By E. EDUARDO CASTILLO, Associated Press
MEXICO CITY (AP) — Mexican prosecutors have revealed the names of 69 top drug traffickers arrested or killed in the last year from a group of 122 most wanted capos that was drawn up at the start of President Enrique Pena Nieto's term a year ago.
The government had previously refused to say who was on the list, but provided some details to The Associated Press after the news organization filed a freedom of information request. The files name 60 drug cartel leaders who were captured since December 2012 and nine others killed by authorities. Prosecutors refused to identify the 53 capos still at large, saying they don't want to tip off the suspects.
The files show that the hyper-violent Zetas cartel was the most targeted gang, with 23 leaders arrested and four killed in the 12 month period. The best-known name on the list is top Zeta's leader Miguel Trevino Morales, who was arrested in July.
For an administration that has gone out of its way to downplay its pursuit of specific cartels and their leaders after the previous government was accused of provoking more violence with its head on attack on the drug gangs, the documents provide a rare look at what continues to be a full-bodied assault on organized crime.
There are at least a dozen distinct drug gangs operating in the country, including several groups named in the papers which had been little-known before. These include the so-called Western Cartel, which prosecutors said operates in the northern states of Coahuila and Durango. Those states were traditionally territories dominated by the Sinaloa Cartel of Joaquin "El Chapo" Guzman, who remains at large, but Sinaloa has suffered splits and turf battles with the Zetas in the area. Sinaloa was the third-most targeted cartel on the list, with seven members arrested and two killed.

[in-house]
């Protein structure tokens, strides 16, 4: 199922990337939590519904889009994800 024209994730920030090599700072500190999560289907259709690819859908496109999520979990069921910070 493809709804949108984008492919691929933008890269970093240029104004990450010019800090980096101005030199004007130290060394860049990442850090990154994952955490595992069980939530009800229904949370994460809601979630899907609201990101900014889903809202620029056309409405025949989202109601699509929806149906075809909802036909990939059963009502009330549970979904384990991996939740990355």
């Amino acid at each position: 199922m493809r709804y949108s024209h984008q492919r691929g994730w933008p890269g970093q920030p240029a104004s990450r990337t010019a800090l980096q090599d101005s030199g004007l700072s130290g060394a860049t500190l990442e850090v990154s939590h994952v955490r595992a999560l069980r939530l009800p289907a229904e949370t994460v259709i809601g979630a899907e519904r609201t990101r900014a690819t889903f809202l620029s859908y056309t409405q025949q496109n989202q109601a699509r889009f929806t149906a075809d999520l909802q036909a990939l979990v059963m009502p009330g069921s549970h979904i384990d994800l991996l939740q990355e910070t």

The second most-targeted was the Western Cartel, which saw 17 of its alleged members since Pena Nieto took office.
Security expert Jorge Chabat said Thursday it was not unusual for Mexican gangs to split or form new groups.
"Criminal gangs are like businesses, they are always undergoing transformations, and just as there are breakaways from big corporations, there is always somebody who wants to start their own company or become independent," Chabat said.
The arrest of over half of the high-value targets that prosecutors say they have designated in Pena Nieto's first year in office may seem like a great deal of progress, but Chabat cautioned that it's not all the new administration's doing.
"It's not surprising," Chabat said. "Since the final years of the administration of (former President Felipe) Calderon the Mexican government has focused on fighting the Zetas because they are the most violent in regards to society in general."
Critics have charged that Pena Nieto's government has tried to downplay drug-related crime by not talking about it. The Attorney General's Office initially refused to release the list, claiming it was classified and sensitive information. The country's Federal Institute of Information Access eventually ruled that prosecutors had to release the names as a matter of public interest.
A drop in drug-related homicides that Pena Nieto's administration has boasted about actually began in the final year of Calderon's 2006-2012 administration. And the decline has not been accompanied by any decrease in other crimes, like extortion and kidnapping.
The latest figures available, which cover the period from January to October of this year, showed that homicides dropped 16 percent from the same period of 2012. But kidnappings rose 33.4 percent and extortions grew 10 percent in the same period. Prosecutors say it is not clear whether the number of crimes actually increased, or whether citizens were simply more willing to report crimes this year.
And while drug-related violence has dropped in some states, especially along the northern border, it has risen in others, like the southern Pacific coast states of Guerrero and Michoacan.
"We have some regions where the situation has improved, but others where it has gotten worse," Chabat said.
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